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Master Gardener: Protect your home from the wrath of woodpeckers

Answer: Woodpeckers can cause a lot of damage to a house! Several years ago, I noticed drywall dust on my bedroom nightstand, looked up, and discovered a hole in the wall. A pileated woodpecker had pecked through the cedar siding, sheeting, insulation, and drywall, causing $1,000 worth of damage. I then discovered that insurance doesn’t cover damage from birds. During the past week I have been chasing them off the house every time I happen to hear rat-a-tat-tat.

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There are nine species of woodpeckers found in Minnesota. Flickers and Yellow-bellied Sapsuckers leave for the winter, but the others stay here year-round. Don’t consider shooting them out your window because woodpeckers are a protected species — it is illegal to kill or trap one without a permit. Wood siding, especially soft wood like cedar, attracts woodpeckers who leave behind holes ranging in size from one-fourth inch to one inch or more. Woodpeckers peck for three reasons: communicating, feeding, or roosting. They often focus on the area just below the eaves. The “drumming” you hear is the woodpecker searching the house for hollow spaces. If a woodpecker is looking for food it will usually leave several small (less than one-half inch) feeding holes scattered over an area or formed into rows. One or two larger holes (an inch or more) are typically a sign of roosting or nesting behavior. It is critical to take action as soon as a woodpecker starts making holes in your siding, and before it has time to make it a part of its routine.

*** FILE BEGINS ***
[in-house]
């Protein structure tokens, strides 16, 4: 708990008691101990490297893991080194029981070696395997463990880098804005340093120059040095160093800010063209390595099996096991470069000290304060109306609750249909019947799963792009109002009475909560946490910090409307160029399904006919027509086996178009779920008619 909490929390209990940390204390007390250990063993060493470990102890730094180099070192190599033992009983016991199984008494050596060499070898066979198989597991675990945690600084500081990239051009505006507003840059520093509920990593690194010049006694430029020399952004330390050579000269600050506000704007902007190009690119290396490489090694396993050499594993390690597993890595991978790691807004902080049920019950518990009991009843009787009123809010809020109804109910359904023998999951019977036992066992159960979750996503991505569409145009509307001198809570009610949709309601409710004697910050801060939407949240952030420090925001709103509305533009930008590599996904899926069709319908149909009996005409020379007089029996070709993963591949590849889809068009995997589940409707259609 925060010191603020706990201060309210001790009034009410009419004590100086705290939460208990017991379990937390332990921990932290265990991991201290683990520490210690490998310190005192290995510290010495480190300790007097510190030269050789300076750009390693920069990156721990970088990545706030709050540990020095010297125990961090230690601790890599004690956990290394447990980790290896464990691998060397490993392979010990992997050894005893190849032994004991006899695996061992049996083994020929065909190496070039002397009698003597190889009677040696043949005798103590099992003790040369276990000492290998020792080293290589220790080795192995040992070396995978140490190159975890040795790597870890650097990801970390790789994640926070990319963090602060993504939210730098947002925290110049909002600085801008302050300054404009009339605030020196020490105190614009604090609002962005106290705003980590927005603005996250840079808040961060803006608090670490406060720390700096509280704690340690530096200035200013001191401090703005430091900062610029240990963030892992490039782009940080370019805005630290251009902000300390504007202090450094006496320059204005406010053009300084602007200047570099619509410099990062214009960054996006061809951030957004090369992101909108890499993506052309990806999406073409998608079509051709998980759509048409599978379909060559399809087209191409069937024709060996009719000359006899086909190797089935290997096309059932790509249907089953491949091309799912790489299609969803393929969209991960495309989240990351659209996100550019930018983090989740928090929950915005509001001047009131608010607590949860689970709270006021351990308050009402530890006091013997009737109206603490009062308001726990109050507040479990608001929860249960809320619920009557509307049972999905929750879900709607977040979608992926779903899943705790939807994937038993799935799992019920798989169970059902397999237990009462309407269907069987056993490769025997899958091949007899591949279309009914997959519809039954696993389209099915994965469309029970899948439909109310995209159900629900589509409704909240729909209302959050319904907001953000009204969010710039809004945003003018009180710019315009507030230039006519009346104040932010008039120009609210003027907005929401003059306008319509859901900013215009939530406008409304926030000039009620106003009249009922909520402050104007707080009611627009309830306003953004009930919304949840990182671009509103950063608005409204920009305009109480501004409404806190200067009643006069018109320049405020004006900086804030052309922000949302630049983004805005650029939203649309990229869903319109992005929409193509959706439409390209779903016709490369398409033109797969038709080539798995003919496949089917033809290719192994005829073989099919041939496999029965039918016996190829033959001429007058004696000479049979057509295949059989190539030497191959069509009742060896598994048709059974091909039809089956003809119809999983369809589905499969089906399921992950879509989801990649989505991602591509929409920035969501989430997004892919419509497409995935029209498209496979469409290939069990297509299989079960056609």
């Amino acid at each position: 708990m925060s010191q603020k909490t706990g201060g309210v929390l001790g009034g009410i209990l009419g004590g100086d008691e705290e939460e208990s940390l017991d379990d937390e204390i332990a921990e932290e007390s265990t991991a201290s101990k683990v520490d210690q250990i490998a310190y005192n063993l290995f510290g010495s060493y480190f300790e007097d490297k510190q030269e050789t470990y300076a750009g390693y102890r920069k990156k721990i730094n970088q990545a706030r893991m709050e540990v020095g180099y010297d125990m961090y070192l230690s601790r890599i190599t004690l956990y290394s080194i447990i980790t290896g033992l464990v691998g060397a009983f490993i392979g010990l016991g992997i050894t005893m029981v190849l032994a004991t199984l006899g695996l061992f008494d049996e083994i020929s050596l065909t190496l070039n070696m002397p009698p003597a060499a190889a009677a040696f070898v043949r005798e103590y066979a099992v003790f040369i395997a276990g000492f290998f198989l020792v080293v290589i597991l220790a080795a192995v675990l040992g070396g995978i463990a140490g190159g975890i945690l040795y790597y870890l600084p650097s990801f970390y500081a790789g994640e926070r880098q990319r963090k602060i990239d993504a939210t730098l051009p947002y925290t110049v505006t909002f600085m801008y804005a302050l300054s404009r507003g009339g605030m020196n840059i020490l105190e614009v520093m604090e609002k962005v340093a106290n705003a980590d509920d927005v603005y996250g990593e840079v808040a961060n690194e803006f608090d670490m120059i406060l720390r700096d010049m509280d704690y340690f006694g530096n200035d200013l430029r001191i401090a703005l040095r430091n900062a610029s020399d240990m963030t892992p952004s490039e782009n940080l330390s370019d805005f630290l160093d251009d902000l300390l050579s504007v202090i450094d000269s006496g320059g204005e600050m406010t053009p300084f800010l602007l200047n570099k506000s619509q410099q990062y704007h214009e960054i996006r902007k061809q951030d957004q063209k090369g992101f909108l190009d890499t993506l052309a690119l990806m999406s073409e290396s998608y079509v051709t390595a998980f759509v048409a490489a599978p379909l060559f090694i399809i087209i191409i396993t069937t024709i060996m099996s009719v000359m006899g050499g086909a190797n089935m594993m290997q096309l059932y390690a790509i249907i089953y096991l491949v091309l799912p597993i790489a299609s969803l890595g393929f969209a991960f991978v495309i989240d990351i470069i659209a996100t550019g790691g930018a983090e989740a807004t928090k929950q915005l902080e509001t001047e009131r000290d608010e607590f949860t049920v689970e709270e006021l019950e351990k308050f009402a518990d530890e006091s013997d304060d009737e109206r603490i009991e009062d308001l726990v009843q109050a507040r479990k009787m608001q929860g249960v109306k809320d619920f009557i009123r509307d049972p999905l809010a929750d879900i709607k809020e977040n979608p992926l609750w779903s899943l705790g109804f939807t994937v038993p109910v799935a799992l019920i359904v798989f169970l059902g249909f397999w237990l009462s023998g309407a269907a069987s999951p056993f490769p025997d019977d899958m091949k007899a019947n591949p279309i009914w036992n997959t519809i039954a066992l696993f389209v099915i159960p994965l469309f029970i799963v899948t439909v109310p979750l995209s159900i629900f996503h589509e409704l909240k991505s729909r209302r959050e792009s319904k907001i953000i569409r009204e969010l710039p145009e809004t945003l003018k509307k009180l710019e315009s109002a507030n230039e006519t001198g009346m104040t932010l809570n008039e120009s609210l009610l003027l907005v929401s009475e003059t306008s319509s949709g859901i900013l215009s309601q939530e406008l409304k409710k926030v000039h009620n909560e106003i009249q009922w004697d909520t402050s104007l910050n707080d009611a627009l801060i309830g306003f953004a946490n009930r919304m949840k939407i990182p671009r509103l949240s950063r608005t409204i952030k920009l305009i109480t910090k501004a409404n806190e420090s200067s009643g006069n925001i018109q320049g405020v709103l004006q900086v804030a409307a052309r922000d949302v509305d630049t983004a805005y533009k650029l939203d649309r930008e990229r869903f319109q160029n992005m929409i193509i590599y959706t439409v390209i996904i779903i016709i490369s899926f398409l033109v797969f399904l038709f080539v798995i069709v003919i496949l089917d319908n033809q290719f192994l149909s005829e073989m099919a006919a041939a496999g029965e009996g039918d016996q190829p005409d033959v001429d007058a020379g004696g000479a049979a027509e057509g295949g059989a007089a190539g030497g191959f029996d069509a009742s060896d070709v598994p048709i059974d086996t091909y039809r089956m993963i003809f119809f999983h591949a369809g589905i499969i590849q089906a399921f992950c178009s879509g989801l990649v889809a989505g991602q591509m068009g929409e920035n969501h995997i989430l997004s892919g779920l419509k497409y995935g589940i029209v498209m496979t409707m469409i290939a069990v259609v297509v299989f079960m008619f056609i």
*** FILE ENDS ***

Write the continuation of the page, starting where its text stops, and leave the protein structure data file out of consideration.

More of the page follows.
There are some techniques you can try to scare off your woodpeckers, but before you begin, cover or repair any existing holes. For small pea-sized holes, you may want to squirt a small amount of linseed oil in the openings to kill any insects that may be attracting the woodpeckers. Seal all openings in your siding with caulking to keep insects to a minimum. Following are some ideas from the University of Minnesota and the DNR: